They couldn’t even wait to change out of their pajamas. The snow was calling; adventures in the chilling outdoors awaited them.
My grands who live in Washington DC had their first big snowfall of the year. Having just been with us here in Florida and 80-degree temperatures, this was a wonderful alternative to swimming and sunshine.
The pictures of them in the snow reminded me of winters when I was growing up in the Chicago area. Walking to school as it snowed, sledding down the hill behind the building after classes ended, building snow forts and snowmen in our front yard. Ice skating for hours on the pond across the street from our home, and returning home with red cheeks and numerous bumps and bruises.
All I could think about was how fun it would be to have a chance to play in the snow. Now. Making new memories.
I don’t do cold now. Not only do I not own the gear or clothes necessary for handling chilling temperatures, but I also freeze when the thermometer drops into the low 60s.
I do hot and humid really well. I’ve acclimated to Florida’s climate decently enough, so on those days when the temperature is in the upper 90s and the humidity is there as well, I don’t whine about how hot it is.
Well, sometimes. Almost everyone whines about Florida weather at some point.
What I think I want and what I really want are often two different things. I become enchanted by pictures of friends and family on social media and think what they have is so much better than my current reality.
Gratifude is becoming a lost art. Granted, life is a challenge in many ways, and the current pandemic has added layers of difficulty to the troubles that already exist. We expect better, anticipate more, hope for improvement.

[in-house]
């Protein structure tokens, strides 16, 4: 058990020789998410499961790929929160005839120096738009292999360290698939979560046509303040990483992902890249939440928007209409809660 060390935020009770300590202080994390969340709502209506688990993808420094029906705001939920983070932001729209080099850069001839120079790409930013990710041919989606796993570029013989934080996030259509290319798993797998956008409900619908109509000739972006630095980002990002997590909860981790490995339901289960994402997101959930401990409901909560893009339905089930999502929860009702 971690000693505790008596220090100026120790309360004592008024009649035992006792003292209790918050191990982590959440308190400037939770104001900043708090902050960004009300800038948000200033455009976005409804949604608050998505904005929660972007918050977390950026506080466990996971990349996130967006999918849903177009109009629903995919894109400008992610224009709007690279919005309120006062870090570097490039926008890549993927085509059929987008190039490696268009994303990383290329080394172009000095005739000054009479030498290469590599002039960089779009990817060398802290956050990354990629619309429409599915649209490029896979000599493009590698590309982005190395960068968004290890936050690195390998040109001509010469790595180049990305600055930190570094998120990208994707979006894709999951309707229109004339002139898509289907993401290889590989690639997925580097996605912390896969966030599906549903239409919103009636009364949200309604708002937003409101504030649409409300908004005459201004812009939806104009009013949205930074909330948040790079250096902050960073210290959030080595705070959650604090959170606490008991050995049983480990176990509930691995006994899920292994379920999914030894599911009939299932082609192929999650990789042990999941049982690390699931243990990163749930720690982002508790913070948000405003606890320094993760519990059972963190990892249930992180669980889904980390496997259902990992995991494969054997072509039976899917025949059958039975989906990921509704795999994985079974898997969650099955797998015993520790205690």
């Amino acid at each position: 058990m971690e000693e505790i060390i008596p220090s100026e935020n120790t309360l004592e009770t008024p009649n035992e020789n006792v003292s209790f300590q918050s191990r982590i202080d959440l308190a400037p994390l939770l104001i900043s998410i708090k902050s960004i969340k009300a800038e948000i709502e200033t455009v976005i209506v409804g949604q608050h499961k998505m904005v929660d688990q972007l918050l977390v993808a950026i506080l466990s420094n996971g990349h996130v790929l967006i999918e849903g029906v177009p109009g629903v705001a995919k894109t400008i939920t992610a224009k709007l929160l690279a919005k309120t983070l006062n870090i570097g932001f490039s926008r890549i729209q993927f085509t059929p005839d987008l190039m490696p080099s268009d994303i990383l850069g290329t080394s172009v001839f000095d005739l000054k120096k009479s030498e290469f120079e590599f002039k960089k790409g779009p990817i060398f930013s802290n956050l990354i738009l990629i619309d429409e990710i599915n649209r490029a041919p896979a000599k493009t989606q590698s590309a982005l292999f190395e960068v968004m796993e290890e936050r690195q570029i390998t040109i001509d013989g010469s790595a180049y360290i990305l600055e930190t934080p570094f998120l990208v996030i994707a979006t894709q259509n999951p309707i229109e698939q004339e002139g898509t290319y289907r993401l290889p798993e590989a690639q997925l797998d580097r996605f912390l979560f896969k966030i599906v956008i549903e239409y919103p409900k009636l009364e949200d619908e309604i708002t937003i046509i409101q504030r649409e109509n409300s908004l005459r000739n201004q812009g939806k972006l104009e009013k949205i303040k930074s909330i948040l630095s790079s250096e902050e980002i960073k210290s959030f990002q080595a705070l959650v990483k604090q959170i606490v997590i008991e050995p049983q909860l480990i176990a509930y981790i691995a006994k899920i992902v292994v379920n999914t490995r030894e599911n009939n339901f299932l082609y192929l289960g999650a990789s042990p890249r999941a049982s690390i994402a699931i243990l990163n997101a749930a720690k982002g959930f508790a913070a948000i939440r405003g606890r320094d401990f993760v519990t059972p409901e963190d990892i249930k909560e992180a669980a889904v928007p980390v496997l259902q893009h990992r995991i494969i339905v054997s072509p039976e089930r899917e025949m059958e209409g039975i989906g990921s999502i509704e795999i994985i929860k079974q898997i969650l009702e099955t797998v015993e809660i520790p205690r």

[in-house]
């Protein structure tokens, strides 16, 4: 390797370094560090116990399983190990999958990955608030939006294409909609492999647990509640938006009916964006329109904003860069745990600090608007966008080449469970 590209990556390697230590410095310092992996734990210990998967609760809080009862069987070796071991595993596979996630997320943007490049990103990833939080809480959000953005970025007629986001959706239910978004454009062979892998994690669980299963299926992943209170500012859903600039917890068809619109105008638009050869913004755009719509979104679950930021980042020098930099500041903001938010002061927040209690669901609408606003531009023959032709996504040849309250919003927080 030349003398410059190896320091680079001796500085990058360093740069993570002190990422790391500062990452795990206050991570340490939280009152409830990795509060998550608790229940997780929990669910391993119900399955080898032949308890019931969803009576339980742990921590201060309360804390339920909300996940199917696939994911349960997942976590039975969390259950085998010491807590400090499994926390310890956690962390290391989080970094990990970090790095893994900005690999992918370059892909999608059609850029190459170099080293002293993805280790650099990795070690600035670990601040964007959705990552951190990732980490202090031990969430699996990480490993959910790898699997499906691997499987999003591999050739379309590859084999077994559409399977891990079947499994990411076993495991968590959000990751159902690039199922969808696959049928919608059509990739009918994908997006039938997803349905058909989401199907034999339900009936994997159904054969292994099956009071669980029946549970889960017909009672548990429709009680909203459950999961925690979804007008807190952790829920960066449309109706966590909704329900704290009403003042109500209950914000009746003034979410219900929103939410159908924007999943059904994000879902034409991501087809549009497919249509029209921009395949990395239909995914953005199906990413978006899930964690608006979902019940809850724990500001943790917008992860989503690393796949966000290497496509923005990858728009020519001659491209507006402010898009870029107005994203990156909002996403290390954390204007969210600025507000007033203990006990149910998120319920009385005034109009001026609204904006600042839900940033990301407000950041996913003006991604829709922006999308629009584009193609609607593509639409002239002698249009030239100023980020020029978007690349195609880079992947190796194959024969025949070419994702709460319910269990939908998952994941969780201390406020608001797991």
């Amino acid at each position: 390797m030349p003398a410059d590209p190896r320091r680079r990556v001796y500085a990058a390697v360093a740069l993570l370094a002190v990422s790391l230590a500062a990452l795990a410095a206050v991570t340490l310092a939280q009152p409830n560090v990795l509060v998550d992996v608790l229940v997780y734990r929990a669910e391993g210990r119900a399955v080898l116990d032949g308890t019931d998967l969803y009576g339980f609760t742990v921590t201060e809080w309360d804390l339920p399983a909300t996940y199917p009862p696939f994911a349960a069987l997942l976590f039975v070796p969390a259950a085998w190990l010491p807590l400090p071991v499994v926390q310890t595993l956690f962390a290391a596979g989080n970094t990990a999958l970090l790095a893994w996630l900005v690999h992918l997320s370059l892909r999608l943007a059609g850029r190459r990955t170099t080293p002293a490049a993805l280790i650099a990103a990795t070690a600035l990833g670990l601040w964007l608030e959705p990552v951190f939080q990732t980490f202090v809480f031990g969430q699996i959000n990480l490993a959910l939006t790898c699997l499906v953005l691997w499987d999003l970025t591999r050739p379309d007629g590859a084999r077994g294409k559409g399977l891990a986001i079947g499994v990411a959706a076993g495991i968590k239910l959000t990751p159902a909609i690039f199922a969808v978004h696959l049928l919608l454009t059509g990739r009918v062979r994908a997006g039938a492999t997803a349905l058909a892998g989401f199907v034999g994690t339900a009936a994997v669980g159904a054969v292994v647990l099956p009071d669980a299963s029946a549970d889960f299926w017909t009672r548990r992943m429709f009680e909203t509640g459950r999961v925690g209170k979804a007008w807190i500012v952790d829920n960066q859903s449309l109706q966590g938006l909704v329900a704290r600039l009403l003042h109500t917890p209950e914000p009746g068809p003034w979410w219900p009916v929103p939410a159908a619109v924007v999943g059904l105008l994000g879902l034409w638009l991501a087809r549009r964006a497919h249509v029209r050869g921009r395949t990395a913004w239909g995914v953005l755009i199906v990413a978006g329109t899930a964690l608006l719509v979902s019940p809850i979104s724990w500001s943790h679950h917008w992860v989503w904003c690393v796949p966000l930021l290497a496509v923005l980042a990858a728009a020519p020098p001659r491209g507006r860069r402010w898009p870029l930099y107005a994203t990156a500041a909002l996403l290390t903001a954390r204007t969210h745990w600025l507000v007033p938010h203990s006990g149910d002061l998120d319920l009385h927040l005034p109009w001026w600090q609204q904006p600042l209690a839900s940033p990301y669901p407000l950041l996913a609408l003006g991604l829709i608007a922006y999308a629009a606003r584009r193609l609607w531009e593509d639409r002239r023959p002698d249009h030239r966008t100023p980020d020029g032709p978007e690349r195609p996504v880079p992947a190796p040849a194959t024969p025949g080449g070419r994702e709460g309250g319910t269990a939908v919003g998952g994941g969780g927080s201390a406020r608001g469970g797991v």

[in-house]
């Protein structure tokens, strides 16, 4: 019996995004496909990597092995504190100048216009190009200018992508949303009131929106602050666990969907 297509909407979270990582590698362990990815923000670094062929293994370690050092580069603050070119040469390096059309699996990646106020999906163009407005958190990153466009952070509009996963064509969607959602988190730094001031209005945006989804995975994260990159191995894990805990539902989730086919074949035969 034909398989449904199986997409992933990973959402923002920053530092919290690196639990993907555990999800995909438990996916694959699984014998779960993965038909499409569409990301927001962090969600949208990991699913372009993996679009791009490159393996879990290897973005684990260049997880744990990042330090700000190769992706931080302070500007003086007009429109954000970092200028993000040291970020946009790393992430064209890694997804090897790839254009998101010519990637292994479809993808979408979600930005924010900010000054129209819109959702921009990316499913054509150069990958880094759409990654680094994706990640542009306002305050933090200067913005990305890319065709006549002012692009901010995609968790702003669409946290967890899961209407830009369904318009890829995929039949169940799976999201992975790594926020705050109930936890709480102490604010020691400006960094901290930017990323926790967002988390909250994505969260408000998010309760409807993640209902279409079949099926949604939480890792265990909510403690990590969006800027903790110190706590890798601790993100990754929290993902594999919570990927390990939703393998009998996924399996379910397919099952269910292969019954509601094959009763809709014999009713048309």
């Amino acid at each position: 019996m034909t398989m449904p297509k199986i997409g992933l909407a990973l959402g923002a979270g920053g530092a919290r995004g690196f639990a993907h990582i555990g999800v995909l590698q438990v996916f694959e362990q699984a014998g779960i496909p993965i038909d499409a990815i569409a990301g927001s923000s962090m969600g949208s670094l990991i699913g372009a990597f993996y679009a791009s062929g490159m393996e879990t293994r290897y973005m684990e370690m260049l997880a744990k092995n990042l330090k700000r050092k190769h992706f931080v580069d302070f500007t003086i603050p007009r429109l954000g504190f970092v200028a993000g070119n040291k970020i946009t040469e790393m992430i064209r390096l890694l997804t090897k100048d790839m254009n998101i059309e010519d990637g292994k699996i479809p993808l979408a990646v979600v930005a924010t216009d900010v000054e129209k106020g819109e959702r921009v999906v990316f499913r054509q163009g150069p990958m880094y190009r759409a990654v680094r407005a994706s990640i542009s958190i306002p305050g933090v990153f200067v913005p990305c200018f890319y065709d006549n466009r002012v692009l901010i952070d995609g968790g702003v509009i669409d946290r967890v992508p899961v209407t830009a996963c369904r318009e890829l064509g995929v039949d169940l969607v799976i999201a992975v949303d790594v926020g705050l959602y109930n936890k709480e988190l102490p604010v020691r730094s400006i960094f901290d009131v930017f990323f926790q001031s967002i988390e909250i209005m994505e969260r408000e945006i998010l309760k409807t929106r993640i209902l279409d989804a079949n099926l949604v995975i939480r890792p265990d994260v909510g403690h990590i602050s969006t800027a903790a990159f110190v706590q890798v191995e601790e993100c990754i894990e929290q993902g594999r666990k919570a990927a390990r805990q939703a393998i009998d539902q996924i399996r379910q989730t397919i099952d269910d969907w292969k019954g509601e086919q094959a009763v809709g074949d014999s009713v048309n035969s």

There are no guarantees for any of that.
Charlie Macksey, who wrote the book “The Boy, The Mole, The Fox, and The Horse”, states: “The greatest illusion,” said the mole, “is that life should be perfect.”
Life won’t be what we want it to be. People and circumstances will always disappoint us. Expectations will always exceed reality. Not because of a lack of good intentions, but because we live messy lives. Life feels out of control because there’s very little we can control. And yet we treasure what we can’t have or won’t be guaranteed.
Jesus explained that what we treasure is what we desire. That which we feel is most important to us is what we will long for. His response was to redirect what we find valuable.
“But seek first His kingdom and His righteousness, and all these things (that we need for living) will be given to you as well.” Matthew 6:33
My desires can be fickle; what I long for today may not look as necessary tomorrow.
Seeking after God first, recognizing that He offers what I need for this life and the next, is more than satisfactory.
It’s even better than a perfect snowfall.